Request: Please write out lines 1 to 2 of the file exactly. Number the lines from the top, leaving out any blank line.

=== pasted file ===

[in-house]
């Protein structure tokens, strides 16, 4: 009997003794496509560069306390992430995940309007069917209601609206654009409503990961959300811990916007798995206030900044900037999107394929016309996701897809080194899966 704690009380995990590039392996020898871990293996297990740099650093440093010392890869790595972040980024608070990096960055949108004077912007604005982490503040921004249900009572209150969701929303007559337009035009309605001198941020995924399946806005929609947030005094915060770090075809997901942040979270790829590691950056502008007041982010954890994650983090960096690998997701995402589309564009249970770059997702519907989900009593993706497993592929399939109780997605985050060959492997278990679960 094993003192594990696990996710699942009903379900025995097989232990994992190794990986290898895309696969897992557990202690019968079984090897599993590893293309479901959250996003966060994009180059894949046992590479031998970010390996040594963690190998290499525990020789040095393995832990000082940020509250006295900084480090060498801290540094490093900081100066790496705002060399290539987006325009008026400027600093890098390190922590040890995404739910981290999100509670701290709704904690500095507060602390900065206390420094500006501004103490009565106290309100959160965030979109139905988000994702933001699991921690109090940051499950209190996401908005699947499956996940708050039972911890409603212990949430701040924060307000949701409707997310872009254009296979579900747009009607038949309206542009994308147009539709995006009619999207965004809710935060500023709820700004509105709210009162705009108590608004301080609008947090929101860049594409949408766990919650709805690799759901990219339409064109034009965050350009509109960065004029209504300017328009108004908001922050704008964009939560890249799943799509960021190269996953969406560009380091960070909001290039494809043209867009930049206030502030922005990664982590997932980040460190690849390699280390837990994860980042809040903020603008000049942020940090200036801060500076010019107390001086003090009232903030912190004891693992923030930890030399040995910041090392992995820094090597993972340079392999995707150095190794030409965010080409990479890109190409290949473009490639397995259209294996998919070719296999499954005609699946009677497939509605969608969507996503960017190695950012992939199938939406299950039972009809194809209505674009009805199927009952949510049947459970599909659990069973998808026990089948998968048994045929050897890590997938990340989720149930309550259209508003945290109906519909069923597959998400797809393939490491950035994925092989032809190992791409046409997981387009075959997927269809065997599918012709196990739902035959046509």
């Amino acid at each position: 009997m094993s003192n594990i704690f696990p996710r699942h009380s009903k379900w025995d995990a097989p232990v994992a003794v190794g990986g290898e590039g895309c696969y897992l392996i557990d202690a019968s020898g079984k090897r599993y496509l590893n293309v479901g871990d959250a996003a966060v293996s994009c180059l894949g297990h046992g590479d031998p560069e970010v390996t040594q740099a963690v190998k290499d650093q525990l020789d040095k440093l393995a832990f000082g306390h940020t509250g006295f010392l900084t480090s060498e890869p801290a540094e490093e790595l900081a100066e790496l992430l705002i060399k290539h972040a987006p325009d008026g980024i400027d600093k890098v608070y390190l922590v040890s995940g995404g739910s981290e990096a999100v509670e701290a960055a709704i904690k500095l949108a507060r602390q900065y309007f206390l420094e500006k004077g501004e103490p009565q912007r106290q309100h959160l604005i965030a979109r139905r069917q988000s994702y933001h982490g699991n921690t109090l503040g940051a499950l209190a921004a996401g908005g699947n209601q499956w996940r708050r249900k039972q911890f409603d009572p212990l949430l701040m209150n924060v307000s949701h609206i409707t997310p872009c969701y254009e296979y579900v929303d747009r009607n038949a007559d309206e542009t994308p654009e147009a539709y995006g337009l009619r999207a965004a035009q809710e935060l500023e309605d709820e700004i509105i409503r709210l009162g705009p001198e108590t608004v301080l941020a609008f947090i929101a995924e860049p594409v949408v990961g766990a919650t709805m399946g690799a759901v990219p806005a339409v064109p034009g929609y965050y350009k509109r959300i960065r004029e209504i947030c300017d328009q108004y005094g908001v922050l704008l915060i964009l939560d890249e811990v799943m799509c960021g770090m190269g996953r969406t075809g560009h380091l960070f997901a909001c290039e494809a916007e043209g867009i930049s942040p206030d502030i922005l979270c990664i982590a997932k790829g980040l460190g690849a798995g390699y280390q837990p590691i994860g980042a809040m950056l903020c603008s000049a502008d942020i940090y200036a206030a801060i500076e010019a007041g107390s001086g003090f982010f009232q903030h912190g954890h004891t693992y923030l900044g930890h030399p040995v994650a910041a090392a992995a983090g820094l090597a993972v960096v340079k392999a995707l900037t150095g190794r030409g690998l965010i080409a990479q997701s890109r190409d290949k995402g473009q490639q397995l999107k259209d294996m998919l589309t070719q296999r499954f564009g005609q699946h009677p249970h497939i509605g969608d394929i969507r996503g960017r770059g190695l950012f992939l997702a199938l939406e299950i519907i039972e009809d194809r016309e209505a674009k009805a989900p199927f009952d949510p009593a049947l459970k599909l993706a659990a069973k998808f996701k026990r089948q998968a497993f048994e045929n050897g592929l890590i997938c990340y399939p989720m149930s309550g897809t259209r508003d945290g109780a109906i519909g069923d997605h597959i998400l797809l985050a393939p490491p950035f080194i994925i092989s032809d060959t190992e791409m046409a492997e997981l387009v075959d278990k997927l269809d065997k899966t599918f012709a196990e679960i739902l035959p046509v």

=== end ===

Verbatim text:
[in-house]
């Protein structure tokens, strides 16, 4: 009997003794496509560069306390992430995940309007069917209601609206654009409503990961959300811990916007798995206030900044900037999107394929016309996701897809080194899966 704690009380995990590039392996020898871990293996297990740099650093440093010392890869790595972040980024608070990096960055949108004077912007604005982490503040921004249900009572209150969701929303007559337009035009309605001198941020995924399946806005929609947030005094915060770090075809997901942040979270790829590691950056502008007041982010954890994650983090960096690998997701995402589309564009249970770059997702519907989900009593993706497993592929399939109780997605985050060959492997278990679960 094993003192594990696990996710699942009903379900025995097989232990994992190794990986290898895309696969897992557990202690019968079984090897599993590893293309479901959250996003966060994009180059894949046992590479031998970010390996040594963690190998290499525990020789040095393995832990000082940020509250006295900084480090060498801290540094490093900081100066790496705002060399290539987006325009008026400027600093890098390190922590040890995404739910981290999100509670701290709704904690500095507060602390900065206390420094500006501004103490009565106290309100959160965030979109139905988000994702933001699991921690109090940051499950209190996401908005699947499956996940708050039972911890409603212990949430701040924060307000949701409707997310872009254009296979579900747009009607038949309206542009994308147009539709995006009619999207965004809710935060500023709820700004509105709210009162705009108590608004301080609008947090929101860049594409949408766990919650709805690799759901990219339409064109034009965050350009509109960065004029209504300017328009108004908001922050704008964009939560890249799943799509960021190269996953969406560009380091960070909001290039494809043209867009930049206030502030922005990664982590997932980040460190690849390699280390837990994860980042809040903020603008000049942020940090200036801060500076010019107390001086003090009232903030912190004891693992923030930890030399040995910041090392992995820094090597993972340079392999995707150095190794030409965010080409990479890109190409290949473009490639397995259209294996998919070719296999499954005609699946009677497939509605969608969507996503960017190695950012992939199938939406299950039972009809194809209505674009009805199927009952949510049947459970599909659990069973998808026990089948998968048994045929050897890590997938990340989720149930309550259209508003945290109906519909069923597959998400797809393939490491950035994925092989032809190992791409046409997981387009075959997927269809065997599918012709196990739902035959046509």